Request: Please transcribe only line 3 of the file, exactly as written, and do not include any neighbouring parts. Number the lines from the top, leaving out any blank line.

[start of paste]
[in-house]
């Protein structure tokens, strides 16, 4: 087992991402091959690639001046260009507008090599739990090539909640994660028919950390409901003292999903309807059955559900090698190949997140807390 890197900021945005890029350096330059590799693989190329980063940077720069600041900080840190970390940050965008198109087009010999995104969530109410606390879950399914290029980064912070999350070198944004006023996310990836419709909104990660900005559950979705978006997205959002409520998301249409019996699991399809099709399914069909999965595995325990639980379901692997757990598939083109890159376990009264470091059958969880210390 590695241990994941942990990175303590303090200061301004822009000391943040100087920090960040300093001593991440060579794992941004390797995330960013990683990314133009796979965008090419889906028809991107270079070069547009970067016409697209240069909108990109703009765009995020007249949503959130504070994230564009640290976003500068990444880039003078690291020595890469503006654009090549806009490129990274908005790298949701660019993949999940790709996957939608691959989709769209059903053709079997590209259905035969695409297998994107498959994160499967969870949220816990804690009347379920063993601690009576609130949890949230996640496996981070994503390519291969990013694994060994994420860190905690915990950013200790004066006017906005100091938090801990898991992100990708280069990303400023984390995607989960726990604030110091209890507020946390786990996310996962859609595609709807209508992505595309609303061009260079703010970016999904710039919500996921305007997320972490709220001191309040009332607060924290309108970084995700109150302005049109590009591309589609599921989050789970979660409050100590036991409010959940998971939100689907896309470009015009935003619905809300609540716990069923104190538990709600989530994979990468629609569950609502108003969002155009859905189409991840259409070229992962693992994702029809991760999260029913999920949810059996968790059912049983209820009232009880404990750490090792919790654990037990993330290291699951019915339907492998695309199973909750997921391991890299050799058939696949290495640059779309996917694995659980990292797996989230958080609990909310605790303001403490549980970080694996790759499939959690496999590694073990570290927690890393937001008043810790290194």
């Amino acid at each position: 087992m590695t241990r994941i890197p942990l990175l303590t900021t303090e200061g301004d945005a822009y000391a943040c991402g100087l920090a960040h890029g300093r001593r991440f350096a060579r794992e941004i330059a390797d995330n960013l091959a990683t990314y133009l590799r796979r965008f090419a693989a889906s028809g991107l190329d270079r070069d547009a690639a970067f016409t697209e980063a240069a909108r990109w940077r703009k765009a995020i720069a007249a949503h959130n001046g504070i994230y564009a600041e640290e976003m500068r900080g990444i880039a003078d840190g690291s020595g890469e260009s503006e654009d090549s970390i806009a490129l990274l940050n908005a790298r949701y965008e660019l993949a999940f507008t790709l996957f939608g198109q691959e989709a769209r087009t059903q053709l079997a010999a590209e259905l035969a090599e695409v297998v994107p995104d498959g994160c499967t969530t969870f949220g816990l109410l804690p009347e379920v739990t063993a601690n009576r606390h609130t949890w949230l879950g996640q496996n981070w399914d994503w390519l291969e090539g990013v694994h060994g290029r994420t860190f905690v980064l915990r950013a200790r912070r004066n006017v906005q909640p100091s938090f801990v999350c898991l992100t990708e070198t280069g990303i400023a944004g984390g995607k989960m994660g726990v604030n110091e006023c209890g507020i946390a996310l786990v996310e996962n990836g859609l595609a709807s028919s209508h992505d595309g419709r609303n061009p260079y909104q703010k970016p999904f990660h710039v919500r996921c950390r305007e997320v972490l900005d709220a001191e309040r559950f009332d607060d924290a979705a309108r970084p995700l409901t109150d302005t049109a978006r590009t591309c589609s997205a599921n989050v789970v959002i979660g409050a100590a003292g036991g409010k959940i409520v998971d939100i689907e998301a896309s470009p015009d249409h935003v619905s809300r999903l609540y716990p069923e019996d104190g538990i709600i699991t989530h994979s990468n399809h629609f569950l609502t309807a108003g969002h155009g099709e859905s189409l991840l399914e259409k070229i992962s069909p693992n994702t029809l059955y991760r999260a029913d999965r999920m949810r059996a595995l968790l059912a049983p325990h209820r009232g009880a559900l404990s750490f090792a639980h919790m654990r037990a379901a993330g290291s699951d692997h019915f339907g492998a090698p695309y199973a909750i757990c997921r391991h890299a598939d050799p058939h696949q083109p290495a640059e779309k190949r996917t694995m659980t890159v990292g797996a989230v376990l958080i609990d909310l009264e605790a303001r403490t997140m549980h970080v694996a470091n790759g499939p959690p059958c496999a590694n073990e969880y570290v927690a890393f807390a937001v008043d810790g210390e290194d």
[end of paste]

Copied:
């Amino acid at each position: 087992m590695t241990r994941i890197p942990l990175l303590t900021t303090e200061g301004d945005a822009y000391a943040c991402g100087l920090a960040h890029g300093r001593r991440f350096a060579r794992e941004i330059a390797d995330n960013l091959a990683t990314y133009l590799r796979r965008f090419a693989a889906s028809g991107l190329d270079r070069d547009a690639a970067f016409t697209e980063a240069a909108r990109w940077r703009k765009a995020i720069a007249a949503h959130n001046g504070i994230y564009a600041e640290e976003m500068r900080g990444i880039a003078d840190g690291s020595g890469e260009s503006e654009d090549s970390i806009a490129l990274l940050n908005a790298r949701y965008e660019l993949a999940f507008t790709l996957f939608g198109q691959e989709a769209r087009t059903q053709l079997a010999a590209e259905l035969a090599e695409v297998v994107p995104d498959g994160c499967t969530t969870f949220g816990l109410l804690p009347e379920v739990t063993a601690n009576r606390h609130t949890w949230l879950g996640q496996n981070w399914d994503w390519l291969e090539g990013v694994h060994g290029r994420t860190f905690v980064l915990r950013a200790r912070r004066n006017v906005q909640p100091s938090f801990v999350c898991l992100t990708e070198t280069g990303i400023a944004g984390g995607k989960m994660g726990v604030n110091e006023c209890g507020i946390a996310l786990v996310e996962n990836g859609l595609a709807s028919s209508h992505d595309g419709r609303n061009p260079y909104q703010k970016p999904f990660h710039v919500r996921c950390r305007e997320v972490l900005d709220a001191e309040r559950f009332d607060d924290a979705a309108r970084p995700l409901t109150d302005t049109a978006r590009t591309c589609s997205a599921n989050v789970v959002i979660g409050a100590a003292g036991g409010k959940i409520v998971d939100i689907e998301a896309s470009p015009d249409h935003v619905s809300r999903l609540y716990p069923e019996d104190g538990i709600i699991t989530h994979s990468n399809h629609f569950l609502t309807a108003g969002h155009g099709e859905s189409l991840l399914e259409k070229i992962s069909p693992n994702t029809l059955y991760r999260a029913d999965r999920m949810r059996a595995l968790l059912a049983p325990h209820r009232g009880a559900l404990s750490f090792a639980h919790m654990r037990a379901a993330g290291s699951d692997h019915f339907g492998a090698p695309y199973a909750i757990c997921r391991h890299a598939d050799p058939h696949q083109p290495a640059e779309k190949r996917t694995m659980t890159v990292g797996a989230v376990l958080i609990d909310l009264e605790a303001r403490t997140m549980h970080v694996a470091n790759g499939p959690p059958c496999a590694n073990e969880y570290v927690a890393f807390a937001v008043d810790g210390e290194d």